Matthew K. Nock
Research interests: Suicide, self-injury, self-destructive behaviors
Professor Nock received his Ph.D. in psychology from Yale University (2003) and completed his clinical internship at Bellevue Hospital and the New York University Child Study Center (2003). Nock’s scholarly work has been recognized through the receipt of early career awards from the American Psychological Association, the Association for Behavioral and Cognitive Therapies, and the American Association of Suicidology; and in 2011 he received a MacArthur “Genius” Award. At Harvard, Professor Nock teaches courses on statistics, research methods, self-destructive behaviors, developmental psychopathology, and cultural diversity—for which he has received several teaching awards including the Roslyn Abramson Teaching Award and the Petra Shattuck Prize.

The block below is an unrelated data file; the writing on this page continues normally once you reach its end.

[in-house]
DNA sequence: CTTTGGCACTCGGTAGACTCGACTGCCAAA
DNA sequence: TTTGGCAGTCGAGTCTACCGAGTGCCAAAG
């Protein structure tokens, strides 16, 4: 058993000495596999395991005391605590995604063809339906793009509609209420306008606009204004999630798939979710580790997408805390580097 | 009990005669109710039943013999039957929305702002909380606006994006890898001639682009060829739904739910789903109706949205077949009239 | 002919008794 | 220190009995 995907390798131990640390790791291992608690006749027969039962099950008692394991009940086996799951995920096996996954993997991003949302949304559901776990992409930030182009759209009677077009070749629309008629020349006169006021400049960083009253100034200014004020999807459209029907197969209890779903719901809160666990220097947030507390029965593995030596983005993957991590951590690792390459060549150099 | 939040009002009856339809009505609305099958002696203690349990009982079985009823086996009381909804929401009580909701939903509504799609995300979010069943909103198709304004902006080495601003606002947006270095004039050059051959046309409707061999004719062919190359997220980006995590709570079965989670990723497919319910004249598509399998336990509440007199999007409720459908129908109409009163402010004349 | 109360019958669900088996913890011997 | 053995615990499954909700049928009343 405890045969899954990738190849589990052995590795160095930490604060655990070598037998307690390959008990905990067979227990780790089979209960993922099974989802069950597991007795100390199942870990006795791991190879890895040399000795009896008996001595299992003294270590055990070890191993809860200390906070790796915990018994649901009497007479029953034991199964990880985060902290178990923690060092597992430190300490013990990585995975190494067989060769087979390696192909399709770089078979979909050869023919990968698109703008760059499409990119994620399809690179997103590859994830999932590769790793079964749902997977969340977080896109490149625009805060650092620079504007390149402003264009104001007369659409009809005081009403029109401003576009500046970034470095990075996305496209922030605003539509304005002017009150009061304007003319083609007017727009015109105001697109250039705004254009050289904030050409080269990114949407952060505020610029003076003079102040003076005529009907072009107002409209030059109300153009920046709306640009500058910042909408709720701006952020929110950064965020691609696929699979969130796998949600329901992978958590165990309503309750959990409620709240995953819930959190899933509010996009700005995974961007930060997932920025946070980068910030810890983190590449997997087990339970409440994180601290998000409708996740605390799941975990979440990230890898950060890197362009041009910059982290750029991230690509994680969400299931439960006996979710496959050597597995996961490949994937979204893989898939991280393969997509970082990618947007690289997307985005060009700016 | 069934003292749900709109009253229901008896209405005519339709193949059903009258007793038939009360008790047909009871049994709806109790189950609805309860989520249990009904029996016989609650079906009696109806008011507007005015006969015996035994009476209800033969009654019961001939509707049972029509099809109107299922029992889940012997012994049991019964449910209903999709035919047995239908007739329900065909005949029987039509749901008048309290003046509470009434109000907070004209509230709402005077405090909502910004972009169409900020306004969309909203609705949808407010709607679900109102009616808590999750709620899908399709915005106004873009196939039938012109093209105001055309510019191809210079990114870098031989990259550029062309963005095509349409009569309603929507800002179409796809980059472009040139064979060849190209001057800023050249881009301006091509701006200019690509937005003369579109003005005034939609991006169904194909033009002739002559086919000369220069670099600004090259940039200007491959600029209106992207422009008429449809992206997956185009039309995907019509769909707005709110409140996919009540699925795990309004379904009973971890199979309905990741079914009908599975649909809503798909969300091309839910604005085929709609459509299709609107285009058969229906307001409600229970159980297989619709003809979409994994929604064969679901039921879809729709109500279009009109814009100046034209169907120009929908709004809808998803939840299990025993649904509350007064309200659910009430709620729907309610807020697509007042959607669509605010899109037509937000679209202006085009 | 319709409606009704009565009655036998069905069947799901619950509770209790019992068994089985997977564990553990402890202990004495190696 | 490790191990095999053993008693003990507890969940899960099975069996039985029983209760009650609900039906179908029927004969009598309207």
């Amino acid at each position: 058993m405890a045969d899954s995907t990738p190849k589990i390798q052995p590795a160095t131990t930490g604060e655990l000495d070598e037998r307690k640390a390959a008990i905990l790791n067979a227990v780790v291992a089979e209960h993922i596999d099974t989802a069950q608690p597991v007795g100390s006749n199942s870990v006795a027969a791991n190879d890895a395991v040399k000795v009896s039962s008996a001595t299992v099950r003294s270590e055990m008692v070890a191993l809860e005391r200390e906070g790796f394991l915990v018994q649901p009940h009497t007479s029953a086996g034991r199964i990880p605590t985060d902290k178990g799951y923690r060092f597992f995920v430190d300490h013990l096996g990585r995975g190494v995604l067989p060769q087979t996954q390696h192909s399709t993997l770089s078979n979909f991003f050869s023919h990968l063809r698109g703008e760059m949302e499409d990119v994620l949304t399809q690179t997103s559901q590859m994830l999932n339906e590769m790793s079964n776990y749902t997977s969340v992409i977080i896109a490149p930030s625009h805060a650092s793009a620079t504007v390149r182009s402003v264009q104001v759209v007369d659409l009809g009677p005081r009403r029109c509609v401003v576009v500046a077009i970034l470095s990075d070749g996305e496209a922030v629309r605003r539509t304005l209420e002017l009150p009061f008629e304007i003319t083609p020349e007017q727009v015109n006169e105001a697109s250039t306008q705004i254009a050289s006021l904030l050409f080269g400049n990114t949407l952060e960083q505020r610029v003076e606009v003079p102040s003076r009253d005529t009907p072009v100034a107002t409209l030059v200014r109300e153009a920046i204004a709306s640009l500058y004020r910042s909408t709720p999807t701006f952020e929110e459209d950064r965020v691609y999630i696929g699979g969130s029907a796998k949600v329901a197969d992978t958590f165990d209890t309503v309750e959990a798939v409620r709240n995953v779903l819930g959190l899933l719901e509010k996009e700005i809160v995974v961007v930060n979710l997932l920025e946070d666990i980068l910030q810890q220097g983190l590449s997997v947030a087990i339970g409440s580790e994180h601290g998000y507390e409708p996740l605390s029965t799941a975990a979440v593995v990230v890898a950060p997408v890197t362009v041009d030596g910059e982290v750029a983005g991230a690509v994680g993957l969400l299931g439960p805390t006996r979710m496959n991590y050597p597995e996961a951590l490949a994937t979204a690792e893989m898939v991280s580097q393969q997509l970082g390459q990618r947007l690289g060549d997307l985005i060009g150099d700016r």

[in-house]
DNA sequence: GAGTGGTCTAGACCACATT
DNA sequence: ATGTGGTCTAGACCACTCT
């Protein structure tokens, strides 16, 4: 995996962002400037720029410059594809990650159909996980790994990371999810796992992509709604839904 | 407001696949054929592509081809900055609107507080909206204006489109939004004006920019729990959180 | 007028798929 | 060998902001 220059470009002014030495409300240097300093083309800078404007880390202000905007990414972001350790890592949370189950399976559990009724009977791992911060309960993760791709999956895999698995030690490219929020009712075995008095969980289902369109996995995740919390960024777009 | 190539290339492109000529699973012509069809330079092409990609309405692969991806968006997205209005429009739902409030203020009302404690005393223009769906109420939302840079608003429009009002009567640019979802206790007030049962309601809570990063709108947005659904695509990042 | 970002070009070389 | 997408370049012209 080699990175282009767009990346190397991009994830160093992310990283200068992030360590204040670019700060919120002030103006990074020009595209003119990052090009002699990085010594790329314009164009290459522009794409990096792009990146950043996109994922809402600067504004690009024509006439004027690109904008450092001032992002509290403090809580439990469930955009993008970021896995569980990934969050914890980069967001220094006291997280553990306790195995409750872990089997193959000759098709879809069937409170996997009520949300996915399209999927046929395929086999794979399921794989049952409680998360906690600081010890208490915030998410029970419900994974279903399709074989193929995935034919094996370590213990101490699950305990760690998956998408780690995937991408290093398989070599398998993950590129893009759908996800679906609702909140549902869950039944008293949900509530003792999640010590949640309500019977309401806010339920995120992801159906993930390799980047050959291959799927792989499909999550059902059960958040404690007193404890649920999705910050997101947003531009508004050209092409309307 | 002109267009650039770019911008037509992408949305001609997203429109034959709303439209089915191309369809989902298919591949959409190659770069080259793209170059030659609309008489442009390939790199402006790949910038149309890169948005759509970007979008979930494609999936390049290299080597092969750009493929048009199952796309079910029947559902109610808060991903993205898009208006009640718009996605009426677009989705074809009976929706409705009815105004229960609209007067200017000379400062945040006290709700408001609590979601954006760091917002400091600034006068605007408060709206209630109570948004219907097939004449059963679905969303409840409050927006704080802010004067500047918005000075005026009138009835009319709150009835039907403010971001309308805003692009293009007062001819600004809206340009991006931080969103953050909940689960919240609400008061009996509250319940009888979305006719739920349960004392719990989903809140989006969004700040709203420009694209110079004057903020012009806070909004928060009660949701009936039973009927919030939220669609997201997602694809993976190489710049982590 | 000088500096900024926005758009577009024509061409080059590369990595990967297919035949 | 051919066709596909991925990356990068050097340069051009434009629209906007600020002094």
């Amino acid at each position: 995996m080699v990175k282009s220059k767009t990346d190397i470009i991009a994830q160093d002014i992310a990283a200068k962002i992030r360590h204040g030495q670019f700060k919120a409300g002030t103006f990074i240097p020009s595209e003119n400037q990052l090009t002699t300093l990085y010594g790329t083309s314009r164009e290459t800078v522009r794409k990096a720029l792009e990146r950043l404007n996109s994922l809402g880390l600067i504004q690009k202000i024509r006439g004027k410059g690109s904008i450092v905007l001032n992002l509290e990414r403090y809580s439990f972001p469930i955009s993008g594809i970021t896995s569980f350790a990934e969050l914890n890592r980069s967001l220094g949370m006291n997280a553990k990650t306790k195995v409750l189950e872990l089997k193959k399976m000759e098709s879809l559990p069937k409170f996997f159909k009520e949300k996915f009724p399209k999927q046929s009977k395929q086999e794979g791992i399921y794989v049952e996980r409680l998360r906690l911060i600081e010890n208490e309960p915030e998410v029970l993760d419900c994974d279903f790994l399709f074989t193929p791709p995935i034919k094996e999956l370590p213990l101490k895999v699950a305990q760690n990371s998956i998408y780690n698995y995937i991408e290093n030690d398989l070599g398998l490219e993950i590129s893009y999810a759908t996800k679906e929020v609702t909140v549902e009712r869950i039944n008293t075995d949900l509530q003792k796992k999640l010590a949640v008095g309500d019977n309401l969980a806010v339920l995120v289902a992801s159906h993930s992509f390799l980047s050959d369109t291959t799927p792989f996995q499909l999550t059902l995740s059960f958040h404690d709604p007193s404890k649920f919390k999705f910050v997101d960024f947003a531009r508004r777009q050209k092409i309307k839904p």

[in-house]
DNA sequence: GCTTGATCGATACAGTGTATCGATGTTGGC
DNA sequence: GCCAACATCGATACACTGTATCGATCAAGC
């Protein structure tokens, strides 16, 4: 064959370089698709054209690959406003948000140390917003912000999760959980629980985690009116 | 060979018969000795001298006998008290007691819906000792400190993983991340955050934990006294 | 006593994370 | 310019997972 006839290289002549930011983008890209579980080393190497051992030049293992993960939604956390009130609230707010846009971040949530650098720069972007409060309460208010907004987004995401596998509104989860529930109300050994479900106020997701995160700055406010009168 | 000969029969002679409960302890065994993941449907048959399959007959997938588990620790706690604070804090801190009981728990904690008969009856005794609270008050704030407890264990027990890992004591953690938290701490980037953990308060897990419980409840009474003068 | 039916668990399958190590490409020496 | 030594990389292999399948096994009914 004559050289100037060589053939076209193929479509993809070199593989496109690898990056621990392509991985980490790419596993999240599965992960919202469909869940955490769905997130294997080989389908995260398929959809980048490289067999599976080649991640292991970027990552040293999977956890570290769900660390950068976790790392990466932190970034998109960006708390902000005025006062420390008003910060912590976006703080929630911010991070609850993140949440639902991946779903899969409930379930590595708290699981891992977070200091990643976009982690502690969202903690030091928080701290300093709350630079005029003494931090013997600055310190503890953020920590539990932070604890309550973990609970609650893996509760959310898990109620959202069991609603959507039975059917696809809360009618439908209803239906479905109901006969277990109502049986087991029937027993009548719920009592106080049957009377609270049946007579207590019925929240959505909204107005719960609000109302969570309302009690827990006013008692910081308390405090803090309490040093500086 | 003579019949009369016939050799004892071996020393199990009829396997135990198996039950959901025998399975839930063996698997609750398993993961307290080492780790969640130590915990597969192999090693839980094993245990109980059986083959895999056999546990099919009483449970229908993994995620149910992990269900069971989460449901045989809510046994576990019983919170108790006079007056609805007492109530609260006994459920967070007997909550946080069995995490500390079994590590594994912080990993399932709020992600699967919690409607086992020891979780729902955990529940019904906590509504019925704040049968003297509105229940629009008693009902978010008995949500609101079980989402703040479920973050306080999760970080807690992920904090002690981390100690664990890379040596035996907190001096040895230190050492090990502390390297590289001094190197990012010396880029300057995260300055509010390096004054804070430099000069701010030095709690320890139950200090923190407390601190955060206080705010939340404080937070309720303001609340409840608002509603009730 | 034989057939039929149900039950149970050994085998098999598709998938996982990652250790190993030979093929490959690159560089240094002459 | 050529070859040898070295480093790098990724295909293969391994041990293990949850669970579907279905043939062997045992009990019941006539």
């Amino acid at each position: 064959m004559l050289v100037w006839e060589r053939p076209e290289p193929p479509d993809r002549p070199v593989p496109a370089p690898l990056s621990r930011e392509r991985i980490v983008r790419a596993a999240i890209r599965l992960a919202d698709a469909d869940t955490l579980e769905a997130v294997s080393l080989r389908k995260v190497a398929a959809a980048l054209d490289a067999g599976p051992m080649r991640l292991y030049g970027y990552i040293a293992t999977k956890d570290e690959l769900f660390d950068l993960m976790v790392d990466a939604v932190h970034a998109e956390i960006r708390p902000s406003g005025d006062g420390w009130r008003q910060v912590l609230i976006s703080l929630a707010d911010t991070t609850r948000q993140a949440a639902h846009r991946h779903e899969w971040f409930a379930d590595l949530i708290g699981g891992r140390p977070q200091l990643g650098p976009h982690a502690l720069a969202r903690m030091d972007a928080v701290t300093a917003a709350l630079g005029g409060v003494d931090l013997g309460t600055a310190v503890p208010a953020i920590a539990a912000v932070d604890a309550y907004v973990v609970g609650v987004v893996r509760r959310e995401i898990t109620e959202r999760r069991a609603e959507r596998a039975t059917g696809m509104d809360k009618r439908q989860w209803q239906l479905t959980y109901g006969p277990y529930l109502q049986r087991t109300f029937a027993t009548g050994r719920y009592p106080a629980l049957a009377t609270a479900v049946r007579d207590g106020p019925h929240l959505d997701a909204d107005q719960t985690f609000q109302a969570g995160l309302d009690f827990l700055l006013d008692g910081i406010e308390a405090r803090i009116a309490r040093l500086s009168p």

Professor Nock’s research is aimed at advancing the understanding why people behave in ways that are harmful to themselves, with an emphasis on suicide and other forms of self-harm. His research is multi-disciplinary in nature and uses a range of methodological approaches (e.g., epidemiologic surveys, laboratory-based experiments, and clinic-based studies) to better understand how these behaviors develop, how to predict them, and how to prevent their occurrence. This work is funded by grants from the National Institutes of Health, Department of Defense, US Army, and private foundations, and has been published in over 100 scientific papers and book chapters.